NOAA-NCEI and NGI Researchers: Wang, Boyer, Reagan, and Hogan Publish Paper on Oceanic Warming with AMS
March 20, 2023
Fig. 1. Temperature profiles' spatial distribution for every pentadal (5-year) period from 1951 to 2020. The color shows different measurement types. MBT: mechanical bathythermograph (MBT) data, digital BT (DBT), and micro-BT (μBT); XBT: expendable bathythermograph and AXBT; CTD: bottle, Conductivity-Temperature-Depth (CTD), expendable CTD (XCTD) data; GLD: glider data; PFL: profiling float data, mainly from the Argo program. Some of the data points may not be shown due to data overlap.
Researchers from NOAA-NCEI recently published a paper on Oceanic Warming with AMS. Researchers include Zhankun Wang with NOAA's National Centers for Environmental Information and Northern Gulf Institute, Tim Boyer with NOAA's National Centers for Environmental Information, James Reagan with NOAA's National Centers for Environmental Information, and Patrick Hogan with Northern Gulf Institute.
We estimate ocean heat content (OHC) change in the upper 2000 m in the Gulf of Mexico (GOM) from 1950 to 2020 to improve understanding of regional warming. Our estimates are based on 192,890 temperature profiles from the World Ocean Database. Warming occurs at all depths and in most regions except for a small region at northeastern GOM between 200 and 600m. GOM OHC in the upper 2000m increases at a rate of 0.38±0.13 ZJ decade-1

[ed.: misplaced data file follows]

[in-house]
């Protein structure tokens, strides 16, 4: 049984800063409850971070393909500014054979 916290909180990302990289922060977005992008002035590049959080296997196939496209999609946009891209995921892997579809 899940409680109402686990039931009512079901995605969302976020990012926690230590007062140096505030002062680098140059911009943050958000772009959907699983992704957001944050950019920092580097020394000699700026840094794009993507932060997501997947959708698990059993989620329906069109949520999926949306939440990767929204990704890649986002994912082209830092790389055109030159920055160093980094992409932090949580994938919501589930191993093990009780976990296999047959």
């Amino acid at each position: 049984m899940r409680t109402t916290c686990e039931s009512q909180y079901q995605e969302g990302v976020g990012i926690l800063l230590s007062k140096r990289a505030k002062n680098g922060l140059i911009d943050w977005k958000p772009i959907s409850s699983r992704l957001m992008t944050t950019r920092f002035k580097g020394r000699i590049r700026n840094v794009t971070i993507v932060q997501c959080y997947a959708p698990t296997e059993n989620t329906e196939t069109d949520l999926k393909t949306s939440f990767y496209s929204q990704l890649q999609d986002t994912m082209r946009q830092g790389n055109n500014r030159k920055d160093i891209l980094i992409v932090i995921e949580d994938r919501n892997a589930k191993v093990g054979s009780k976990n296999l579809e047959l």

between 1970 and 2020, which is equivalent to 1.21±0.41 TeraWatts (TW). The GOM sea surface temperature (SST) increased ~1.0±0.25 °C between 1970 and 2020, equivalent to a warming rate of 0.19±0.05 °C decade-1
. Although SST in the GOM increases at a rate approximately twice that for the global ocean, the full-depth ocean heat storage rate in the GOM (0.86±0.26 W m-2
) applied to the entire GOM surface is comparable to that for the global ocean (0.82 to 1.11 W m-2
). The upper 1000m layer accounts for approximately 80- 90% of the total warming and variations in the upper 2000m in the GOM. The Loop Current advective net heat flux is estimated to be 40.7±6.3 TW through the GOM. A heat budget analysis shows the difference between the advective heat flux and the ocean heat storage rate (1.76±1.36 TW, 1992-2017) can be roughly balanced with the annual net surface heat flux from ECCO (-37.9 TW).
View Full Paper Here: Upper Oceanic Warming in the Gulf of Mexico between 1950 and 2020